Measuring and rewarding flexibility in collaborative distribution, including two-partner coalitions
AbstractHorizontal collaboration among shippers is gaining traction as a way to increase logistic efficiency. The total distribution cost of a logistic coalition is generally between 9% and 30% lower than the sum of costs of each partner distributing separately. However, the coalition gain is highly dependent on the flexibility that each partner allows in its delivery terms. Flexible delivery dates, flexible order sizes, order splitting rules, etc., allow the coalition to exploit more opportunities for optimization and create better and cheaper distribution plans. An important challenge in a logistic coalition is the division (or sharing) of the coalition gain. Several methods have been proposed for this purpose, often stemming from the field of game theory. This paper states that an adequate gain sharing method should not only be fair, but should also reward flexibility in order to persuade companies to relax their delivery terms. Methods that limit the criteria for cost allocation to the marginal costs and the values of the subcoalitions are found to be able to generate adequate incentives for companies to adopt a flexible position. In a coalition of two partners however, we show that these methods are not able to correctly evaluate an asymmetric effort to be more exible. For this situation, we suggest an alternative approach to better measure and reward the value of flexibility.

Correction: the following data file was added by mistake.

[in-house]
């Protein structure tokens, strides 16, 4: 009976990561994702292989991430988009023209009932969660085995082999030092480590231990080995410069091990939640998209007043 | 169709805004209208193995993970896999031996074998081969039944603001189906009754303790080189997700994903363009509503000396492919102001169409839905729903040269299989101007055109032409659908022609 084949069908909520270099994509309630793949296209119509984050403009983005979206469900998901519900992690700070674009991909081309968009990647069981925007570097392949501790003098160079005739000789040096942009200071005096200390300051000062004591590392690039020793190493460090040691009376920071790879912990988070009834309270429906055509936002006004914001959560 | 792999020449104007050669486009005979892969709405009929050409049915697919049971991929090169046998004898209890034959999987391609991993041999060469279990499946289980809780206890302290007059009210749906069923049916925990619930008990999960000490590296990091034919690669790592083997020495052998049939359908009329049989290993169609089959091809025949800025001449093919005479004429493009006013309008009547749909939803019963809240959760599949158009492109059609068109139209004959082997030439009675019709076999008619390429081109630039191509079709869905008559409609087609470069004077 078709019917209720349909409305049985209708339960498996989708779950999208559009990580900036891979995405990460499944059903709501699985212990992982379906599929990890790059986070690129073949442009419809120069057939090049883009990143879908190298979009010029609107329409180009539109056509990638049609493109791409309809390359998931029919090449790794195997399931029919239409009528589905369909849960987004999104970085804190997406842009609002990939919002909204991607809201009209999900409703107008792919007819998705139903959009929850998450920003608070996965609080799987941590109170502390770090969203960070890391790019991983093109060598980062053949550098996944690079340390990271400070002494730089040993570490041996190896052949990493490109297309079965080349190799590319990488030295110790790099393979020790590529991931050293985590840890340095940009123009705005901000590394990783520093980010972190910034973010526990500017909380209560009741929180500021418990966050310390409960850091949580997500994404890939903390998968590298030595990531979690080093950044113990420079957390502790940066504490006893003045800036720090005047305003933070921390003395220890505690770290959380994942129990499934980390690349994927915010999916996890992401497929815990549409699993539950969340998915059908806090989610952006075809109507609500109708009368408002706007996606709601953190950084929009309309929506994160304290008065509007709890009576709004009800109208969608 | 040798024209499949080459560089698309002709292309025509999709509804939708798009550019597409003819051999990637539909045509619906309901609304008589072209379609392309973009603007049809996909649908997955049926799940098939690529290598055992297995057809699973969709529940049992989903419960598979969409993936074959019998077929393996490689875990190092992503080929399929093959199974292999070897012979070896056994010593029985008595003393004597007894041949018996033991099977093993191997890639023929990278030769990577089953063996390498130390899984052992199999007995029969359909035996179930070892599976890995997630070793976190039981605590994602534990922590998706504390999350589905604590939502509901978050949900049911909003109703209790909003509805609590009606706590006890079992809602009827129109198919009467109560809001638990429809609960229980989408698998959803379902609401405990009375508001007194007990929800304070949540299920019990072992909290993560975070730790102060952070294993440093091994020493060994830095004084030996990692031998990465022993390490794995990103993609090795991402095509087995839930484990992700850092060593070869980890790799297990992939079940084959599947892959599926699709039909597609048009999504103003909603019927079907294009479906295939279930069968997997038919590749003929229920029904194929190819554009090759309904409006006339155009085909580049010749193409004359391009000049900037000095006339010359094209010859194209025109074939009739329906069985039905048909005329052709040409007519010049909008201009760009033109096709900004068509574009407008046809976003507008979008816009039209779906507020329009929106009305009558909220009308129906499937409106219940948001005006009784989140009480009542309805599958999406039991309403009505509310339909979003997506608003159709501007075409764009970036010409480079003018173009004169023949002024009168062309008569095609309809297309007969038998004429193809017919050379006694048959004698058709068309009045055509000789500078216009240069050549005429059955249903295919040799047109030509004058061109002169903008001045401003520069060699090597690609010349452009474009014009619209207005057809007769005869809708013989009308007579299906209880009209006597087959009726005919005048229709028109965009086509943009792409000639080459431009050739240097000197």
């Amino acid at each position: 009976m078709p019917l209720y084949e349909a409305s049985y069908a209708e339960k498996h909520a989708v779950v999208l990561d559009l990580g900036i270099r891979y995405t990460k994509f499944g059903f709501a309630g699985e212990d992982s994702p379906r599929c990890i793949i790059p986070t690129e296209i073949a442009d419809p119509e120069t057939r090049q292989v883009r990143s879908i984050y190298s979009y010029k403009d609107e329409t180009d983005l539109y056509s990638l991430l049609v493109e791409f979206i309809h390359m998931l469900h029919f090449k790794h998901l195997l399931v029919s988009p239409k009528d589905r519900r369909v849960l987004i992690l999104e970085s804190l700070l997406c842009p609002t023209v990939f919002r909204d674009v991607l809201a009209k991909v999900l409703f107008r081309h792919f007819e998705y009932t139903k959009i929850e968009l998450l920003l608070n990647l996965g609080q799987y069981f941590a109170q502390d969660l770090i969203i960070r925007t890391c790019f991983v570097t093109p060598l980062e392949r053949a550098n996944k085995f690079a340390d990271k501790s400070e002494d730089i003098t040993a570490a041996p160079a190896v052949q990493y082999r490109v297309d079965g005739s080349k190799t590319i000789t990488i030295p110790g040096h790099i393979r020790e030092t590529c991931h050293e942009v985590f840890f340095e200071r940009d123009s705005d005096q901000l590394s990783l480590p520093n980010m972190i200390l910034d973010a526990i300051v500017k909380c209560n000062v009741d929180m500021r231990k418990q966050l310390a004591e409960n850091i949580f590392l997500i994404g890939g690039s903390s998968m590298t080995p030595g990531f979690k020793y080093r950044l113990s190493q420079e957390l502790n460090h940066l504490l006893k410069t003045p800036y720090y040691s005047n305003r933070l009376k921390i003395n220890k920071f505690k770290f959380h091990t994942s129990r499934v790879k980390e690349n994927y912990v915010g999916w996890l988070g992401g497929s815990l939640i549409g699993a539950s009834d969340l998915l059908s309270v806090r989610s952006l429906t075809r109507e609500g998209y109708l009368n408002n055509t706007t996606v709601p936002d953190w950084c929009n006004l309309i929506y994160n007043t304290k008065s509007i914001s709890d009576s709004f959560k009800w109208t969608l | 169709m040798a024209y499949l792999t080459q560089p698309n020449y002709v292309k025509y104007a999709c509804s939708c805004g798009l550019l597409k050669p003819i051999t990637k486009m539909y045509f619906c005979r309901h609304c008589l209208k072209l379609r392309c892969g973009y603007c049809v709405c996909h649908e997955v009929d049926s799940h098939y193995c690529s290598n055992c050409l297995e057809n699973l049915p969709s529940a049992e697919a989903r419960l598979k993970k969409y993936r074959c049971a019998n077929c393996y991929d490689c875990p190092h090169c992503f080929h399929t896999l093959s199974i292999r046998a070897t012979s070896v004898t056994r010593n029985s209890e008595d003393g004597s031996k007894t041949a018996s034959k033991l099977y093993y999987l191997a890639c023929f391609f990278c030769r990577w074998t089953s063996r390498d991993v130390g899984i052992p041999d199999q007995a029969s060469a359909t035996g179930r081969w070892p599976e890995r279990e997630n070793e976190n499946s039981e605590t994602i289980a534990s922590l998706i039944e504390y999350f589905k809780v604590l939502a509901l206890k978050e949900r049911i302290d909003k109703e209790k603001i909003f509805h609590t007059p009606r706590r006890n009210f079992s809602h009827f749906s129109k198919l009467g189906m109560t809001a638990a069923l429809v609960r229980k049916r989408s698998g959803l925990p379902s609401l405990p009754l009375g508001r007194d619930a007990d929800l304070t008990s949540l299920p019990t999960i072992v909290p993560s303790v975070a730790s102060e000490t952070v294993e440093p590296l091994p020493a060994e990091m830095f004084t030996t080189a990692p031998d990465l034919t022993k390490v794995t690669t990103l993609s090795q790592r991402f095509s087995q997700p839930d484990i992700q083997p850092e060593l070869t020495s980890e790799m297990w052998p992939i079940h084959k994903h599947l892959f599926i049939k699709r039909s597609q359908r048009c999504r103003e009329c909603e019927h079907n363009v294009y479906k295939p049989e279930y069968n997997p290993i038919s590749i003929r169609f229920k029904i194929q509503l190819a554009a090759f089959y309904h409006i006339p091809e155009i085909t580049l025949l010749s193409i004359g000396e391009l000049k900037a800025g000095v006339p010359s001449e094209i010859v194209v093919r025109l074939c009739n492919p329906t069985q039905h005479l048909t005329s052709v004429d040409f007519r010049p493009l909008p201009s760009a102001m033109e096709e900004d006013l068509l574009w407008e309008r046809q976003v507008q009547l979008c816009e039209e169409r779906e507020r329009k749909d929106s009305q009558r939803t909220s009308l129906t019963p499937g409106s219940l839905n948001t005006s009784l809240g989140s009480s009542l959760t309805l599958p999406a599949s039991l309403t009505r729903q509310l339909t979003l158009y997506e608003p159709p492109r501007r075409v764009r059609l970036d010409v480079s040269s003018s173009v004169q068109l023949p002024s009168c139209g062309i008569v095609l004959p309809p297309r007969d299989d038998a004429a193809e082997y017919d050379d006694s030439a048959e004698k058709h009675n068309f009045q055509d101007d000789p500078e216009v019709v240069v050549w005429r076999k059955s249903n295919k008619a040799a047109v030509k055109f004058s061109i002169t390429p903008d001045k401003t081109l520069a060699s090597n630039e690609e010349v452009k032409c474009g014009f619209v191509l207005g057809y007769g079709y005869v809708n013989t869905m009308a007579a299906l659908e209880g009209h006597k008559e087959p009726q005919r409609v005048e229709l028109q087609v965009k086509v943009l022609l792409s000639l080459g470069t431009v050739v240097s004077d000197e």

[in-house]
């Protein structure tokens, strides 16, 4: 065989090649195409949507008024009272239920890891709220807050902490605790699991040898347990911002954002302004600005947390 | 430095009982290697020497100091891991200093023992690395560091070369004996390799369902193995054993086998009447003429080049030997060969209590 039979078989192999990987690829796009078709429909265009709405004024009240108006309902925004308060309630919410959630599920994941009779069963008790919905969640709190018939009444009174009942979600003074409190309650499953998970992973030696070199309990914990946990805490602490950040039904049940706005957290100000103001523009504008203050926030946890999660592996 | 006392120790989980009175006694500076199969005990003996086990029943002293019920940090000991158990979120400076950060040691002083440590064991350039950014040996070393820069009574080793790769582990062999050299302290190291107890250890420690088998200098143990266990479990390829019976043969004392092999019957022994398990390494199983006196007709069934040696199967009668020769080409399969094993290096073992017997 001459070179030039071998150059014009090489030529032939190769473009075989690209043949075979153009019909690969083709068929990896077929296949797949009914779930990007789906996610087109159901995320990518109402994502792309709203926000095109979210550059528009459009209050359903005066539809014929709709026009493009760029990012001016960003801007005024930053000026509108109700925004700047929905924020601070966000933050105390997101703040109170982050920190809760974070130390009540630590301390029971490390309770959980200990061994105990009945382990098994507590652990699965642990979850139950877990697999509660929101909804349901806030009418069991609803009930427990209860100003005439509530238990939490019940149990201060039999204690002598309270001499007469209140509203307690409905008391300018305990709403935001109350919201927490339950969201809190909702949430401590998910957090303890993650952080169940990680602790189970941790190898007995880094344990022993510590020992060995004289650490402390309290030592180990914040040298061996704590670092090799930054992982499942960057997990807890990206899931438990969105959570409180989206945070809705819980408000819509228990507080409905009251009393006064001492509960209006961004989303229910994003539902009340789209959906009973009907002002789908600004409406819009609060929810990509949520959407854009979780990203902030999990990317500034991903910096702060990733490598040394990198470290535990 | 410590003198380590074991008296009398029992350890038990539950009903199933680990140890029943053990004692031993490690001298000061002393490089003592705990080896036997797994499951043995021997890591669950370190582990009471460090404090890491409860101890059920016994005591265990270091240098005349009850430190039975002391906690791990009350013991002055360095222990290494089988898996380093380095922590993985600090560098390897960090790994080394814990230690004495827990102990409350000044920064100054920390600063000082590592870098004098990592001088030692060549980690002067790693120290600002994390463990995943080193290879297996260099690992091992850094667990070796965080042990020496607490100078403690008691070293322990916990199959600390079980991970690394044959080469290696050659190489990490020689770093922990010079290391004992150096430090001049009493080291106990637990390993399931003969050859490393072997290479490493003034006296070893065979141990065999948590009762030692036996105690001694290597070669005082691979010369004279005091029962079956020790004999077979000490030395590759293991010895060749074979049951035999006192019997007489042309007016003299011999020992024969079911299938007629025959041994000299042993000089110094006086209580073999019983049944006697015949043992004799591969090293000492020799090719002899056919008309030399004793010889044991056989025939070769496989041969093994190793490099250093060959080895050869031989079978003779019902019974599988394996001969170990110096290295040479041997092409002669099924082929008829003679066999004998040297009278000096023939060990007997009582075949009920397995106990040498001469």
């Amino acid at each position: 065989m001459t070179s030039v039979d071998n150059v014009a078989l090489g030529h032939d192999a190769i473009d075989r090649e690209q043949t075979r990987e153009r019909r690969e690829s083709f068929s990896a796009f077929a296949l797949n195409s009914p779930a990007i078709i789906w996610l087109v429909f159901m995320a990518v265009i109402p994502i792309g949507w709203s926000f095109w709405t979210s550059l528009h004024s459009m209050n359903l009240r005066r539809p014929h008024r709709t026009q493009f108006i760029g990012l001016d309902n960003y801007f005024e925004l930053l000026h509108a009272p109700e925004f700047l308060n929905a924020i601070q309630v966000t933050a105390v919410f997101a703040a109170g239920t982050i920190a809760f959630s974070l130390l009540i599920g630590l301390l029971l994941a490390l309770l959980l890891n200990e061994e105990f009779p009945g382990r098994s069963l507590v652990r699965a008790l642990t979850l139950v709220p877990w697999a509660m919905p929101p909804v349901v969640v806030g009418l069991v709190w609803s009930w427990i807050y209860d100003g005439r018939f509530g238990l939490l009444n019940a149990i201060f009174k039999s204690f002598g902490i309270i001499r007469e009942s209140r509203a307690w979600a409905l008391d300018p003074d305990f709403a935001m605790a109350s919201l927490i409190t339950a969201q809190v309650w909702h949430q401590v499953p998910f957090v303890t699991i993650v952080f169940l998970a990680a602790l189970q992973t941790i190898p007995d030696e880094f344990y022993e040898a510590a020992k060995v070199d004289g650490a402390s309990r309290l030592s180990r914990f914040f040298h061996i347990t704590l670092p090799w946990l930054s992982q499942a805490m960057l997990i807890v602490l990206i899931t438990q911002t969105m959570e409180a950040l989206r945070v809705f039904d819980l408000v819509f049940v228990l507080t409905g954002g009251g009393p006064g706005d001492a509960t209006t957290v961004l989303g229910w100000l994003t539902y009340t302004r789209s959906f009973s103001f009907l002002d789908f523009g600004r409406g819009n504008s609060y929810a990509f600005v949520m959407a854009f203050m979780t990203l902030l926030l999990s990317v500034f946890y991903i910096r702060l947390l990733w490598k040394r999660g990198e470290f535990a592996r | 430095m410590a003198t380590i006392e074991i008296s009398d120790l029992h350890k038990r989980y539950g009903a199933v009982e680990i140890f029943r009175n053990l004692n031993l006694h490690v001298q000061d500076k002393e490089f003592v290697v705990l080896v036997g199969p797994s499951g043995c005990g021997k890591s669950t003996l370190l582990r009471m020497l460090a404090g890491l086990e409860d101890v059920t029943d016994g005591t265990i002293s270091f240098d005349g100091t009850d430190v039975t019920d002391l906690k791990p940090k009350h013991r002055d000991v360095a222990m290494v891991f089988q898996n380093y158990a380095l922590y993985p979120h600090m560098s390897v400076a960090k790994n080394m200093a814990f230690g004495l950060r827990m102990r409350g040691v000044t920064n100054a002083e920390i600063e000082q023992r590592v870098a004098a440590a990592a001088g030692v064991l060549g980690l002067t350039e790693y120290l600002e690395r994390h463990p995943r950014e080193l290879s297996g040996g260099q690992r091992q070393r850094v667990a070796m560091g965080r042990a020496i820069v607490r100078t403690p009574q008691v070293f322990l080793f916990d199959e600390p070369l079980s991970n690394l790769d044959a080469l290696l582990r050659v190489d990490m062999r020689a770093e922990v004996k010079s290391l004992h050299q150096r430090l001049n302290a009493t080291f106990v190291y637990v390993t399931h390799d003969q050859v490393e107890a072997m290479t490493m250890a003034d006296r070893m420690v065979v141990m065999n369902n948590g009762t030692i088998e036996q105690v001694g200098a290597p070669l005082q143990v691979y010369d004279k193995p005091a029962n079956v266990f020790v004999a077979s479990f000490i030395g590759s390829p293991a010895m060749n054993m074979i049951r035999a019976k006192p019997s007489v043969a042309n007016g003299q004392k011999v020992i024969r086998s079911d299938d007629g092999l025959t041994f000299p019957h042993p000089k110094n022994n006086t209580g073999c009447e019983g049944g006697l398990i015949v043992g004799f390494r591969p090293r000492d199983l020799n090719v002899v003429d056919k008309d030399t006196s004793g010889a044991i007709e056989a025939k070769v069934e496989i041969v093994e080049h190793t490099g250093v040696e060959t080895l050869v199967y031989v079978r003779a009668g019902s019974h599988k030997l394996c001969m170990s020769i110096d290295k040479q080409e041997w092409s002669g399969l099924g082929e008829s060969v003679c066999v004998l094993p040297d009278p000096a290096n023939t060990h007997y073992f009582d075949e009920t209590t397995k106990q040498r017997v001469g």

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Bibliographic InfoPaper provided by University of Antwerp, Faculty of Applied Economics in its series Working Papers with number 2013017.
Length: 26 pages
Date of creation: Aug 2013
Date of revision:
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Web page: https://www.uantwerp.be/en/faculties/applied-economic-sciences/
More information through EDIRC
Logistics; Game Theory; Shapley value; Nucleolus; Collaboration;
This paper has been announced in the following NEP Reports:
- NEP-ALL-2013-09-06 (All new papers)
- NEP-CDM-2013-09-06 (Collective Decision-Making)
- NEP-GTH-2013-09-06 (Game Theory)
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